Foreign fish have taken over Klang Valley rivers, threatening the survival of local fish [NSTTV]

KUALA LUMPUR: More than 80 per cent of rivers in the Klang Valley have been invaded and inhabited by foreign fish, which can cause the extinction of the rivers' indigenous aquatic life.

Among the foreign fish invading five rivers — for example, Sungai Kuyoh, Sungai Klang, and Sungai Keroh — are black tilapia, suckermouth catfish, African catfish, Javanese carp and jaguar fish.

This has caused the habitat of native fish to nearly disappear and become difficult to detect due to the predatory nature of the foreign fish.

Fisheries Department director-general Datuk Adnan Hussain said the situation was most critical in Sungai Kuyoh, Bukit Jalil, where 99 per cent of its habitat consisted of foreign fish.

He said that in an operation conducted in less than two hours, 600 foreign fish were caught by more than 200 community members and agencies.

yeah"No native fish was caught. If there was any, it might be just one or two.

"This is not good for the ecosystem, and it is the responsibility of everyone to reduce the number of foreign fish.

"Releasing foreign fish into the ecosystem, whether intentionally or not, will not help increase the biodiversity of our native fish.

"So the effort to hunt foreign fish is to balance our ecosystem to enable our waters to accommodate native fish again."

He said this after attending a foreign fish hunting programme with the community in Sungai Kuyoh here.

The operation also received cooperation from Aquaria KLCC and participants from government and private agencies, Urban Fish Hunters community club, residents and higher learning institutions.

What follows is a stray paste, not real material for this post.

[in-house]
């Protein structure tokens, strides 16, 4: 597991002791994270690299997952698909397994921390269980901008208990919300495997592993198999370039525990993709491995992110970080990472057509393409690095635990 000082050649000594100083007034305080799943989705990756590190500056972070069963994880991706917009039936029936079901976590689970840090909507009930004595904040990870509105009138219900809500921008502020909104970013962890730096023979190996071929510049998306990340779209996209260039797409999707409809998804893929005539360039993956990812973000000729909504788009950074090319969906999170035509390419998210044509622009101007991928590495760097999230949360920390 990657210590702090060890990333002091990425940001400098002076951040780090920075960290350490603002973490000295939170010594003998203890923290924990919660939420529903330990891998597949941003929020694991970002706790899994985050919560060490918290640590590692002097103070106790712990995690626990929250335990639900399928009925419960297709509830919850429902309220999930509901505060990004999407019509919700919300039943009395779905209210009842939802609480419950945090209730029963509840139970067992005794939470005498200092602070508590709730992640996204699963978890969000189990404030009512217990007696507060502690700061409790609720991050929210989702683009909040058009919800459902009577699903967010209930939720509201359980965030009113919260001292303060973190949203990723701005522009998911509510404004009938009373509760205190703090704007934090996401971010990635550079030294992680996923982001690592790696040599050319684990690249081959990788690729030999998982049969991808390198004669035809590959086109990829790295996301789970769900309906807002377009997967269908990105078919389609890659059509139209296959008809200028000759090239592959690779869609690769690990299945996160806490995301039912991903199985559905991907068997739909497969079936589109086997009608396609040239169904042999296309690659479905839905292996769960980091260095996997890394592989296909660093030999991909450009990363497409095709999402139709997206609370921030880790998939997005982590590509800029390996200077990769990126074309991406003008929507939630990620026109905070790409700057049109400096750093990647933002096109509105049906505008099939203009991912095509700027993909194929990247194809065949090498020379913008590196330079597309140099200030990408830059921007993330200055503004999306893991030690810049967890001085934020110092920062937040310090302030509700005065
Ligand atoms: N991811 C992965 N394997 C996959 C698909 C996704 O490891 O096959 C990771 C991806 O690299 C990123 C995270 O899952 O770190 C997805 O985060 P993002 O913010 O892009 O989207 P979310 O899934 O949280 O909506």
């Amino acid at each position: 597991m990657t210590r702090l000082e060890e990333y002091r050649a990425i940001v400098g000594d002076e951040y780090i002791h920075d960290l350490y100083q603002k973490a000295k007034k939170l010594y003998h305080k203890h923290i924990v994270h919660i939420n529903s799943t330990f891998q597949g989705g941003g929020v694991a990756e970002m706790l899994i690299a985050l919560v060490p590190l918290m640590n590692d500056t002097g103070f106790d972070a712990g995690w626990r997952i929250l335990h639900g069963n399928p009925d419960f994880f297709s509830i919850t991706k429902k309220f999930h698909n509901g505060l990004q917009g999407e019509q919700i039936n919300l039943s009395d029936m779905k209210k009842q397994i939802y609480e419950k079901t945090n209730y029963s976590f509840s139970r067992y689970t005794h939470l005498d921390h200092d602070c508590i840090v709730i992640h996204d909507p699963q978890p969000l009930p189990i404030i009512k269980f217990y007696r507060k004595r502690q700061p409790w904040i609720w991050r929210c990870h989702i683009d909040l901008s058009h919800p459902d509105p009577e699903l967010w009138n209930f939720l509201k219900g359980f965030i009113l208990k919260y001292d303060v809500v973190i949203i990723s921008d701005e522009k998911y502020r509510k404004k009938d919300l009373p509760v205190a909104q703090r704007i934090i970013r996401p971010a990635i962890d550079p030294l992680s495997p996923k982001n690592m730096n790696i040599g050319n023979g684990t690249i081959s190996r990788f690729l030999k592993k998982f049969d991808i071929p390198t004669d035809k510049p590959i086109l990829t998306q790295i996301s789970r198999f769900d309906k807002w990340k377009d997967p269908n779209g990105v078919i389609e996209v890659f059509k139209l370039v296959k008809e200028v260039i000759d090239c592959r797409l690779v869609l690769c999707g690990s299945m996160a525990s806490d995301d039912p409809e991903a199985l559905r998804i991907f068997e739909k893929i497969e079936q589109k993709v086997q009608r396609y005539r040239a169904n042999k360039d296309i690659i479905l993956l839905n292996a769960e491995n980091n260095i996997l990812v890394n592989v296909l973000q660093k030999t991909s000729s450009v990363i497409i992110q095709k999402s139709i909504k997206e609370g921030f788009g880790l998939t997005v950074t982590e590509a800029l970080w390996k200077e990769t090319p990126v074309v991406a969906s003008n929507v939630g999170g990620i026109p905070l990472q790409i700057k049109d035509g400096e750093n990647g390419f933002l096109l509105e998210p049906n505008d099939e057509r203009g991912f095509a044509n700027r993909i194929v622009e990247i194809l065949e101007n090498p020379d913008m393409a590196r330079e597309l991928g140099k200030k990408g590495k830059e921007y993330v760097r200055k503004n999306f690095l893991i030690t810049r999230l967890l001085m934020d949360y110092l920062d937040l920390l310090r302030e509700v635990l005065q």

Commenting on the catch in Sungai Kuyoh, Adnan said the ratio was unbalanced as not a single native fish was caught.

"However, other ecosystems are still in a good and controlled condition. We are focusing on areas that require joint conservation efforts."

Besides rivers in the Klang Valley, his department has also received reports of foreign fish in Sungai Perak and Sungai Pahang.

"However, it is not as critical as in Sungai Kuyoh and the situation is still under control.

"Because of this, the department has improved regulations to include certain species of foreign fish as being prohibited from being brought into the country."

When asked about action taken against those releasing foreign fish due to religious rituals or fulfilling vows, Adnan said his department focused more on awareness campaigns.

"The approach we are taking is not enforcement-based because we know those (performing religious rituals or fulfilling vows) may have good intentions and do not understand that certain species should not be released into the waters.

"Firstly, we have met the community to provide advice and on what action they should take.

"Secondly, for sensitive and critical areas, we will put up posters or signs to state that such activities should not be carried out.

"Several states have laws and can take action against those concerned."

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